Doug Marcaida’s passion fuels Forged in Fire.
STORY BY JIM HANNAFORD
It’s safe to say that millions of people know a little bit more about knives because of the television show Forged in Fire. You can countDoug Marcaida among them.
Marcaida was already an expert on practically all kinds of blades, or he wouldn’t have been invited to be one of the judges on what has become a wildly successful History Channel program.
Like those viewers at home, he has expanded his knowledge on the intricacies of metalworking, an ancient art that retains an air of mystery even in our modern age. He has also developed a greater appreciation for the passion and artistry that go into the complicated process of making knives. “It truly is a magical transformation,” he says, “just like alchemy was in the old days.”
On the show, skilled contestants in the fairly arcane field of bladesmithing compete to custom build a knife or sword from scratch under a tight time constraint. To make it more fun and challenging, they have to make them from unlikely materials like fish hooks, ball bearings, or parts from old lawn mowers. Under this kind of pressure, their mission is to grind, hammer, and polish a blade that looks good, is well balanced, and easily does the job it’s designed to do.
When producers of the show reached out to Marcaida about joining their panel of experts, he was immediately intrigued but a bit puzzled by the premise.
“At first I thought, ‘Who’s going to watch this?’” he remembers. “But then I realized that it’s kind of similar to the shows I like to watch, which are reality competition shows like Chopped and Biker Build-Out. The difference is we have sparks and fire and everything, but underneath all of that it’s about building things with your hands—it’s about imagining something and then using your creativity and skills to make it a reality.”
Before Forged in Fire came along in 2015, Marcaida was already widely known as a martial arts expert, edged weapons specialist, and knife designer. Born in the Philippines, he is a U.S. Air Force veteran who was a respiratory therapist for 20 years before he decided to follow his own passion full time. He was able to forge a successful career as a trainer and consultant for military, law enforcement, and security concerns, both domestic and abroad.
His unique skill set found a comfortable home on Forged in Fire. He is literally the ultimate judge on the show, the taskmaster who puts the newly crafted knives and swords through punishing physical tests to determine if they pass or fail.
EMBRACING THE BLADE
The often-smiling Marcaida seems completely at ease on camera as he slashes and stabs a hog carcass or a lifelike gelatin test dummy. It might be hard to believe, but there was a time when he was afraid of knives. This goes back to his days as a teenager. He was involved with a street gang, he says, and one day he unexpectedly found a foe’s blade being held menacingly against his neck during what he expected to be a fistfight.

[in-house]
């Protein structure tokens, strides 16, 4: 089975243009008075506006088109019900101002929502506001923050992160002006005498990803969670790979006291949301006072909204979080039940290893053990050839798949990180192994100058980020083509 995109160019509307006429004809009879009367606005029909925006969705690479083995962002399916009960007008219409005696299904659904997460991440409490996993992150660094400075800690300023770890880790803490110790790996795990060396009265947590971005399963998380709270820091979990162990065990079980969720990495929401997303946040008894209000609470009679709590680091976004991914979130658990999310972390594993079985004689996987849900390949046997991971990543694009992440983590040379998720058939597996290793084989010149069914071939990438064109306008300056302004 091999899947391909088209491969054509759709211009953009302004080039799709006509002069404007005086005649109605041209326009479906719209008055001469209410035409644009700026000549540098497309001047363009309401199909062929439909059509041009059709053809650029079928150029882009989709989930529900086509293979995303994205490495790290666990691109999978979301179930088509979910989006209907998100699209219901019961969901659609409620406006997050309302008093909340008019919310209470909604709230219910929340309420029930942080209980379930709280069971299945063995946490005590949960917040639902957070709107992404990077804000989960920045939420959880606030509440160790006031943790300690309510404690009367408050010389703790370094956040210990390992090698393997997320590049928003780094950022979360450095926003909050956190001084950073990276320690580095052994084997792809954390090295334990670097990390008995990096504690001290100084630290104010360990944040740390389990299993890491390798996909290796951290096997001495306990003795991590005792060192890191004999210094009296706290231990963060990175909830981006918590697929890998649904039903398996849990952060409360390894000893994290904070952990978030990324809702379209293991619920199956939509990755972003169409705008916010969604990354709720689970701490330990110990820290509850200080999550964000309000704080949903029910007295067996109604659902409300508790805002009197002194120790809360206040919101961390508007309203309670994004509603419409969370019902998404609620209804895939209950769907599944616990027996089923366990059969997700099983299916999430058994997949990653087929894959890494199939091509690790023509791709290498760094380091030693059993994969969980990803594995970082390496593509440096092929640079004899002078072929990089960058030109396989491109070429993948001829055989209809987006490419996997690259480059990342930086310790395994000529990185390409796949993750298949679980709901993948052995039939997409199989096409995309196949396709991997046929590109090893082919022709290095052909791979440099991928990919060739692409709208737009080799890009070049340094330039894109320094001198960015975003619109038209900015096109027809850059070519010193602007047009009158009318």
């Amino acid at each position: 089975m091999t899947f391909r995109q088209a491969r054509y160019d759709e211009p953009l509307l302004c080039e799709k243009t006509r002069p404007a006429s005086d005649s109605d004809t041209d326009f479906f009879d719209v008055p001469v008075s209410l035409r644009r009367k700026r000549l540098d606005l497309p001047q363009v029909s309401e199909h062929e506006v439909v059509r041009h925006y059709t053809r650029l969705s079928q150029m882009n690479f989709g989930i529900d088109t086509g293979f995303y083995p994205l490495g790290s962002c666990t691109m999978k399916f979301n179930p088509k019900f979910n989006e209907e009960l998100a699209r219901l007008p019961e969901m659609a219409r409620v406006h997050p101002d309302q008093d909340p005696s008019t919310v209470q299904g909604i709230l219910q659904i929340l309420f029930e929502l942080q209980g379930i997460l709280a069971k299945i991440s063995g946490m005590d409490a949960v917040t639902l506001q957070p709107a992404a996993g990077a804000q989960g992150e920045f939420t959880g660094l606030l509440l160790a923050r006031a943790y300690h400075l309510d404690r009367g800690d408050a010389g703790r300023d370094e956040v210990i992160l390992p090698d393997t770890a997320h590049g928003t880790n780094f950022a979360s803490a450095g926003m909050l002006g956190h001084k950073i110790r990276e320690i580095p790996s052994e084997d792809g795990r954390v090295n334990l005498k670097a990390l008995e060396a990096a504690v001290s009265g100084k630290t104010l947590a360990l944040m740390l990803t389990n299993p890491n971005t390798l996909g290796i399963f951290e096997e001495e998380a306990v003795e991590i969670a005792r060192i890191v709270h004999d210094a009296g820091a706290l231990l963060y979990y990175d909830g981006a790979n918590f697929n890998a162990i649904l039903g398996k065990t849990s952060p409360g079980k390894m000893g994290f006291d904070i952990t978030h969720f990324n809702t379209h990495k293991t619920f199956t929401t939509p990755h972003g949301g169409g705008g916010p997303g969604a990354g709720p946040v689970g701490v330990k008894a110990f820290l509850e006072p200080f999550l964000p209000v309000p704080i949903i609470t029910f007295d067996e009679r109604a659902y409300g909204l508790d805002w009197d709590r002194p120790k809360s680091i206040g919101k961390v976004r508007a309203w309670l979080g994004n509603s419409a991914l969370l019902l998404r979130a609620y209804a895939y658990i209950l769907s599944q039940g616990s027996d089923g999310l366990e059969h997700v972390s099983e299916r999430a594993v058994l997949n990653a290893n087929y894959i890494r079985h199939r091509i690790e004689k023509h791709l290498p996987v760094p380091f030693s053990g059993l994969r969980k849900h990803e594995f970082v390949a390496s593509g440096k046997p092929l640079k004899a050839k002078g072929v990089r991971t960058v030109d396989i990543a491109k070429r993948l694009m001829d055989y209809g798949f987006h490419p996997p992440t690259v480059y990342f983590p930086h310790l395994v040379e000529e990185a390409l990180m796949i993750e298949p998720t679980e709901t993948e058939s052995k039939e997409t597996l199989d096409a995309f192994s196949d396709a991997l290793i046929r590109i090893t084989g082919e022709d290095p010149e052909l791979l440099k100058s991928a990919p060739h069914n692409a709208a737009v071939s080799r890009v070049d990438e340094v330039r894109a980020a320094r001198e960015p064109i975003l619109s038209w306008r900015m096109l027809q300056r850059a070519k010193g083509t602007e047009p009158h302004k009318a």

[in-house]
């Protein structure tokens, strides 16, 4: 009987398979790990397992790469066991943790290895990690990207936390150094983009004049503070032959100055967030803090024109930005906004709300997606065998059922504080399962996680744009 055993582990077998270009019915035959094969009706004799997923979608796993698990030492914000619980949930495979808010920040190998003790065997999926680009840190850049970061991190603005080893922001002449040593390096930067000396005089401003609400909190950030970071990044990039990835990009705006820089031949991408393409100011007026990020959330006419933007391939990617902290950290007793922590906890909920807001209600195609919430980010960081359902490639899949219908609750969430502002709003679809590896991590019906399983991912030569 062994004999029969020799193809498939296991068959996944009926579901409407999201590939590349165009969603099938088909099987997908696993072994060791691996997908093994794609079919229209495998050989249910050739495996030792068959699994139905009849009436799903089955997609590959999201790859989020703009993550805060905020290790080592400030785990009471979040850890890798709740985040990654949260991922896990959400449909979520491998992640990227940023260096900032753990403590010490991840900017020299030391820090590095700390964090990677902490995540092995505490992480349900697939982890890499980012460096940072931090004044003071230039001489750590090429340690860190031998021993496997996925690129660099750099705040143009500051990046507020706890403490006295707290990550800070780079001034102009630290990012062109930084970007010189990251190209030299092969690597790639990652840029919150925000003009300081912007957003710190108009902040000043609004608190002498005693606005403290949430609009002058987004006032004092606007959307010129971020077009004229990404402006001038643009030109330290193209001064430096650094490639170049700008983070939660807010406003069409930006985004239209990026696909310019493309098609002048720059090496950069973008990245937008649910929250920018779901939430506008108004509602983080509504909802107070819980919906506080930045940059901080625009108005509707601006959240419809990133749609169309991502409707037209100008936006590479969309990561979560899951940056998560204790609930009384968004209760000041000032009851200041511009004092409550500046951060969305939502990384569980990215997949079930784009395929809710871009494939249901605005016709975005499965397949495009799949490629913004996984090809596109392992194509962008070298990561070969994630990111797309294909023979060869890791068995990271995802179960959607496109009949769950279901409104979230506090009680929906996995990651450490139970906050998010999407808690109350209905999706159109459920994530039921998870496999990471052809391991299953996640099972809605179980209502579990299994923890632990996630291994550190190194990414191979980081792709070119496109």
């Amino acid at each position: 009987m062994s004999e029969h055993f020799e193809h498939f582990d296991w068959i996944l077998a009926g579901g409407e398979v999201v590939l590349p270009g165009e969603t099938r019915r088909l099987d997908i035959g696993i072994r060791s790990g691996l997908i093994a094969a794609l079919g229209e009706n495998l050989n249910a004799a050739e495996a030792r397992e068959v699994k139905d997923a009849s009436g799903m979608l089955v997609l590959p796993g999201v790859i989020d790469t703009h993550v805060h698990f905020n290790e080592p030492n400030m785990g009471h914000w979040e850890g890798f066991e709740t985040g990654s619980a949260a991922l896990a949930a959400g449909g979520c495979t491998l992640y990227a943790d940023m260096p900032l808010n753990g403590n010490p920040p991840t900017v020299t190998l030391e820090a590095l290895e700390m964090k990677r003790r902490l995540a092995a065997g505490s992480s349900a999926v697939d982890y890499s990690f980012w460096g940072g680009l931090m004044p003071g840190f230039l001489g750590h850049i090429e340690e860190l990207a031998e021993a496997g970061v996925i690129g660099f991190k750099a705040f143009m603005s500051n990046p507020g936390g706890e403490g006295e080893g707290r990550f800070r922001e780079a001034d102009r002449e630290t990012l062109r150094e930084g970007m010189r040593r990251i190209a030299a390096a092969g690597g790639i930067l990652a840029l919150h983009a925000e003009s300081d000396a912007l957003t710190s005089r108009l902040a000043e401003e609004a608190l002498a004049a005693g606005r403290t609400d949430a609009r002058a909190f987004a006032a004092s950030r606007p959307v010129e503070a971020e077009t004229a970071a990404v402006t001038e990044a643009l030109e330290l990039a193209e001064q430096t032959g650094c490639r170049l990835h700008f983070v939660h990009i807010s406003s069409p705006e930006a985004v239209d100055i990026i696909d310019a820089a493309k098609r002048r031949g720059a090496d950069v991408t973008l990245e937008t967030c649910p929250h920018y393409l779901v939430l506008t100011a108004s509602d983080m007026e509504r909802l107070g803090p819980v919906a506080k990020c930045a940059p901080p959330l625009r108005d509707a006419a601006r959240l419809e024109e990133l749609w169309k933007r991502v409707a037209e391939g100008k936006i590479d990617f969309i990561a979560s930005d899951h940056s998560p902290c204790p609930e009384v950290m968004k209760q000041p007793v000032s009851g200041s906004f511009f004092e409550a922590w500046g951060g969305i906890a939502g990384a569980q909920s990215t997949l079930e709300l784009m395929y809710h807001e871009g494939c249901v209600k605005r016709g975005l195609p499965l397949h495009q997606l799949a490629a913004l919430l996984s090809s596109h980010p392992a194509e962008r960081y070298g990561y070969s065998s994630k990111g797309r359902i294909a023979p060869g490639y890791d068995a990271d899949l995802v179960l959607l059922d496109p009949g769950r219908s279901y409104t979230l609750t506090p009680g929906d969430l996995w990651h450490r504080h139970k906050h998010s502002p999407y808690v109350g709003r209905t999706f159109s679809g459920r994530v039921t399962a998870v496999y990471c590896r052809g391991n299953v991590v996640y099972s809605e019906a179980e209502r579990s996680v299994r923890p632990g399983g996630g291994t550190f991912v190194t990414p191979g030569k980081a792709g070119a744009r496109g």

He steered clear of knives for a few years but warmed back up to them through his practice of the martial arts. His specialty disciplines of kali, eskrima, and arnis include the use of weapons in their training. “In order to conquer it, I had to face my fear,” he says. “I started to see knives as an extension of who I was —an extension of my skills.”
A CATCH PHRASE IS BORN
As Marcaida delivers his verdict to contestants on the show, he, quite memorably, has an unusual pronunciation of the word “kill.” That’s by design.
“Overall, the sword is light, fast, and sharp,” Marcaida might offer in summary before pausing, flashing his grin, and giving his final judgment: “It will KEAL.”
He means the blade will “kill,” but he substitutes a word he made up, an acronym for “keep everyone alive.” It’s a play off of a phrase used in martial arts to express the idea that it’s not about how many people you kill, but how many you protect. “I knew that children were watching, and I did not want to use a term that glorifies violence,” he says. “It’s a more positive take on a very violent act.”
MAKING THE CUT
Marcaida points out that while some view knives as weapons, most people see them as tools±something they can use to slice, chop, or pierce. This brings up a question of what qualities people should look for in them.
“What makes a good knife depends on who is going to wield it,” he says. “A chef’s knife is great for a chef, but a claymore wouldn’t do him any good.”
Generally speaking, he says, knives should be made from high-quality metals for strength and durability and to be able to maintain their edge.
An important trait that’s often overlooked, he says, is the feel of a knife. It should be comfortable to hold and be properly balanced (not too heavy, not too light) so that it’s easy to use without causing any pain or fatigue.